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  • Jancis Robinson
Written by
  • Jancis Robinson
16 Dec 2016

20 December Aldi have reduced the price to just £8.99 for 50 cl!

16 December From AU$19.99, £11.99, HK$149 and NZ$30.99 for 50 cl 

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Moscato may have had its day in the spotlight of fashion but there is one sort of Muscat that could not be more different from light, frothy Moscato and it is one of Australia's great gifts to the world. 

(In fact, given that there is likely to be a world surplus of Muscat grapes once Moscato finally goes out of fashion, perhaps we'll see wine producers in other countries try their hand at this quintessentially Australian wine style? Although, on reflection, given you need to invest in many years' cask ageing and also need a very hot climate, maybe this is not so likely.) 

Liqueur Muscat is an Australian speciality. Made from raisined dark-skinned Muscat grapes, fortified and then aged for many a year in old barrels, ideally through hot summers, the result is one of the wine world's stickiest stickies but with its sweetness enlivened by the concentrated and often rancio effects of all that cask ageing.

Rutherglen, and to a lesser extent nearby Glenrowan, in the far north east of Victoria on the New South Wales border (see our Australia map) is the Pauillac equivalent of the Liqueur Muscat kingdom. Here the Liqueur Muscat, along with a similar one based on Muscadelle grapes now known as Topaque, can be long-lived and extremely complex, as was demonstrated in this major tasting of the wines of the main players in 2012. But these wines tend to be, rightly, relatively expensive.

De Bortoli Liqueur Muscat NV Riverina is a bargain version of this uniquely Australian wine style. De Bortoli is a fascinating company. Headquartered in a vast industrial winery in Griffith (formerly known as Bagtown) in the heart of Riverina, it was established in the 1920s by Vittorio De Bortoli, an emigré from Treviso so poor that he started out living under a rainwater tank (water is a key resource in Riverina).

The business thrived on supplying pretty basic wine from Australia's irrigated inland vineyards (see Max Allen's recent update on their status) but extremely efficiently with the construction of the (then) ultra-modern Bilbul winery on the outskirts of Griffith under the direction of Vittorio's energetic son Deen. In 1972 table wine outsells fortified wines for the first time.

In 1982 Deen's son Darren, a qualified winemaker, creates Noble One, a botrytised Semillon produced in Riverina that has become a classic on the Australian wine scene. Five years later the De Bortolis, with considerable prescience, buy in to the Yarra Valley and in 1990 Darren's sister Leanne and her husband Steve Webber, now one of Australia's most respected winemakers and wine judges, established the De Bortoli Yarra Valley Estate, source of a series of top-quality cool(er) climate wines, especially Pinot Noir and Chardonnay (see, for example, this wine of the week and this video record of my enforced stay at the estate just after the great fires of 2009).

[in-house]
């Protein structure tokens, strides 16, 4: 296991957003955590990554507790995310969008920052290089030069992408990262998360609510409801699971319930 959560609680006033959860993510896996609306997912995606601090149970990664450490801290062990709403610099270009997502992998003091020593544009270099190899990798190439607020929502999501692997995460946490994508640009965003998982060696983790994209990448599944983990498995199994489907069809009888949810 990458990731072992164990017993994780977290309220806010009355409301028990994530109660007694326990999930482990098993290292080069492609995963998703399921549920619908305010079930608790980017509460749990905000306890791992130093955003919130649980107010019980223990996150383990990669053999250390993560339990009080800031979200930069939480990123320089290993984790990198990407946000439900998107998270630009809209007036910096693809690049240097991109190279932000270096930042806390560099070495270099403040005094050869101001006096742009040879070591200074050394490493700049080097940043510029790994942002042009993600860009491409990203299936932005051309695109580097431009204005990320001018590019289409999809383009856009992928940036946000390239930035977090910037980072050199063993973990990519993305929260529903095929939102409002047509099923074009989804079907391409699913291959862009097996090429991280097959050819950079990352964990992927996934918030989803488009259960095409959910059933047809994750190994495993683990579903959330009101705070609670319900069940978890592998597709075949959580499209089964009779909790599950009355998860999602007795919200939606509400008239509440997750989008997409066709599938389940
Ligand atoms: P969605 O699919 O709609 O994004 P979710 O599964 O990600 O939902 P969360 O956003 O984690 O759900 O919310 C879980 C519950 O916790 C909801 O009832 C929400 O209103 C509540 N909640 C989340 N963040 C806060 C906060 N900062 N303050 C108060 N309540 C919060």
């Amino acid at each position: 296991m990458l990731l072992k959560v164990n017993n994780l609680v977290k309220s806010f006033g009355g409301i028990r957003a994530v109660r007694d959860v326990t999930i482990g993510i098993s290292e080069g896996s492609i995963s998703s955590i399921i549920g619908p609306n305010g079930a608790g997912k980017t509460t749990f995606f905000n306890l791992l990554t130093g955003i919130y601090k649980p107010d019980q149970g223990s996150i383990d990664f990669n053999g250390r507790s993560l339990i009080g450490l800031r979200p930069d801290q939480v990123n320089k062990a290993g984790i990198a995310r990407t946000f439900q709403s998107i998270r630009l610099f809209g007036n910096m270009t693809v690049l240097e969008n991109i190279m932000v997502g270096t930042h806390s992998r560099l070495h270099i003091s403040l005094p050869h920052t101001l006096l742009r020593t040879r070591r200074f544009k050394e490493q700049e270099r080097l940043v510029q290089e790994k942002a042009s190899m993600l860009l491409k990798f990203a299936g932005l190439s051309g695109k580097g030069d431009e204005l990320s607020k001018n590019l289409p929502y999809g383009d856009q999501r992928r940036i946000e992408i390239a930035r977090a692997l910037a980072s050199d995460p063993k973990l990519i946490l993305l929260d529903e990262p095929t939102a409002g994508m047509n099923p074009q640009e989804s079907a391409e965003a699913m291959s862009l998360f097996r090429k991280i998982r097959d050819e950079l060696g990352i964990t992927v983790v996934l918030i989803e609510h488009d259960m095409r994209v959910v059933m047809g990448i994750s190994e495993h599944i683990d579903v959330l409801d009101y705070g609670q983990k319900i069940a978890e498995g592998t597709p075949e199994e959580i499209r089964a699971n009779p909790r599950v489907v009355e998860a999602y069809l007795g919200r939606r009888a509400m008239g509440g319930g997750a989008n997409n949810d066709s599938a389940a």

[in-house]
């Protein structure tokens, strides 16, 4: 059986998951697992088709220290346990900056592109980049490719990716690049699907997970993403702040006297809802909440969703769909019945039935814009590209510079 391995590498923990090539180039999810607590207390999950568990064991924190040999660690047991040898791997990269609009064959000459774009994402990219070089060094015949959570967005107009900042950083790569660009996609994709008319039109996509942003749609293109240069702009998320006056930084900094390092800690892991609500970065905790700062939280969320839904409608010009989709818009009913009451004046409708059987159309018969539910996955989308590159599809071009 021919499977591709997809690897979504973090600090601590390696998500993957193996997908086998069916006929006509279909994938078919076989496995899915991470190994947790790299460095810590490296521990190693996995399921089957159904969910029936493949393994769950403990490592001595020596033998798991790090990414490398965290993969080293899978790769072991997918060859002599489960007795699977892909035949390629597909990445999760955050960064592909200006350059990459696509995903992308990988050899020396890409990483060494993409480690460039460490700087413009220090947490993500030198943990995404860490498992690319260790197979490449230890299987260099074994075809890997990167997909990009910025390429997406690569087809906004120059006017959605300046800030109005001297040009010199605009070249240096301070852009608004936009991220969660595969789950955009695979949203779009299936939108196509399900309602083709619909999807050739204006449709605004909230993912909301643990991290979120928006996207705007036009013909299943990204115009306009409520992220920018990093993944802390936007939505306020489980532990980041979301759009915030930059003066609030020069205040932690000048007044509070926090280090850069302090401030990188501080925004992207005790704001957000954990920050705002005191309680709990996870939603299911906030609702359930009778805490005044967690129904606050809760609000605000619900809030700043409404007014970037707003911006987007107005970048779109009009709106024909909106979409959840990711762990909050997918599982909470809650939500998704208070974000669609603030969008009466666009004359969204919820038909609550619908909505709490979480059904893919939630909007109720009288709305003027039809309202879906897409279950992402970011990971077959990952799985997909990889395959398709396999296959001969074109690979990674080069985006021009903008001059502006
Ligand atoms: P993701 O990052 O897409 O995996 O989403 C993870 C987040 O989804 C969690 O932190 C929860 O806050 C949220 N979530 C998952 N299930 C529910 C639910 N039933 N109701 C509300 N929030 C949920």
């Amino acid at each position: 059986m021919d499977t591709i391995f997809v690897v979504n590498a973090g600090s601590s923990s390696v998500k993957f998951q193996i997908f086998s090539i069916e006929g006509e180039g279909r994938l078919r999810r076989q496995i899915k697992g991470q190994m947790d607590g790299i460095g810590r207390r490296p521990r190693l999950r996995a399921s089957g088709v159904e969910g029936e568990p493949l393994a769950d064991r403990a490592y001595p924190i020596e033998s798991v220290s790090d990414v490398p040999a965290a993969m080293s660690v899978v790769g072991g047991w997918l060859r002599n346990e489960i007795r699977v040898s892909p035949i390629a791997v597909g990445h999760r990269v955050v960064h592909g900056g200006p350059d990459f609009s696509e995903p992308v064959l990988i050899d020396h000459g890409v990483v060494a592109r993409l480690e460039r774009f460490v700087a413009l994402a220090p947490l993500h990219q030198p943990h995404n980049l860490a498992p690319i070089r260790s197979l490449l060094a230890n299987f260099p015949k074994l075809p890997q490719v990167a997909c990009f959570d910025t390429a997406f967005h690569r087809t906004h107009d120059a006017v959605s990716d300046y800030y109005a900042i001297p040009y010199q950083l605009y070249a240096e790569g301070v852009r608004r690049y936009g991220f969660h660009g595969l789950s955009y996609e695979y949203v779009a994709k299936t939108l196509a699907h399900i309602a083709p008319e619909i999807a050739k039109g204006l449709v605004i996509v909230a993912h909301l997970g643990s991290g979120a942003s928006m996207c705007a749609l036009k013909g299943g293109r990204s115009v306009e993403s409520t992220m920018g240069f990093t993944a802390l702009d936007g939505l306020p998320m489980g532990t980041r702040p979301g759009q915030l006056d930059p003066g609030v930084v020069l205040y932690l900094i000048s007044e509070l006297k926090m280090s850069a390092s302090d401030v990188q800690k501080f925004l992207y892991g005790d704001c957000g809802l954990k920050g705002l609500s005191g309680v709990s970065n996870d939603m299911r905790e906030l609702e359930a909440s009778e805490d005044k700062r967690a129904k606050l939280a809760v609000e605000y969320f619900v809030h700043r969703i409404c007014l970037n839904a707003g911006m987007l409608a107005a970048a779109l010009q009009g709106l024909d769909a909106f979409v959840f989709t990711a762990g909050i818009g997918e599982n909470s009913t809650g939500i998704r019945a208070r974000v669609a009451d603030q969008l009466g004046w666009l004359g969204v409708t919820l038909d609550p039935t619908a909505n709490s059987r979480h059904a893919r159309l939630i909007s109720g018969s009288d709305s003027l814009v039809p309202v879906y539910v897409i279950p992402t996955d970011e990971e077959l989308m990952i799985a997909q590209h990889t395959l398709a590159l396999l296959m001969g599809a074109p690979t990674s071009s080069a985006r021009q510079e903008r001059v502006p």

But today's wine of the week harks back to the Riverina tradition of making fortified wines and very good value it is too. I'm afraid it does not seem to have made it to the US but can be found at Aldi (who, unsurprisingly, have the best price), Tesco and a number of independents in the UK and in both Hong Kong and New Zealand and of course, least expensively, throughout Australia. It is sometimes called Show or Show Reserve, and is exported in useful half-litre, screwcapped bottles. Be aware, however, that De Bortoli sell casks (boxed wine) of a something called Premium Liqueur Muscat in Australia (and possibly New Zealand) for as little as AU$20 per four litres. This is quite a different wine. The wine I am recommending is sold as Show Muscat in half-litres in Australia.

The wine on sale in the UK, made by Julie Mortlock, who was recently shortlisted as Sweet Winemaker of the Year in the International Wine Challenge, is a super-sweet 18 percenter. It's made a bit like a port from grapes that had notched up a must weight of about 17 degrees Baumé (about 32 degrees Brix). After the fermentation was stopped by adding spirit, the wine was aged in oak for eight years so is a greenish pale walnut colour. The minute I had unscrewed the top off the half-litre an intense pruney smell wafted forth. This wine may not have the intensity of the finest, oldest Rutherglen examples but it's hugely sweet and satisfying with a finish that's far from sickly. In fact there is real lift at the end, even though no hint of rancio. It starts off extremely sweet but the overall effect is beautifully balanced and fresh. I didn't find it terribly persistent but it was very satisfying on its own and should be great with cheddar and chocolate, I would have thought – provided these two foods are served separately.

Great for this time of year in the northern hemisphere, it keeps well in an open bottle for a week or so – and I have also enjoyed this sort of wine, chilled, in much higher temperatures.

Our picture shows Emeri De Bortoli with her four children, second and third generations of De Bortolis (left to right Kevin, Emeri, Darren, Leanne and Victor) in the workmanlike fortified barrel room at Bilbul in Riverina, New South Wales. 

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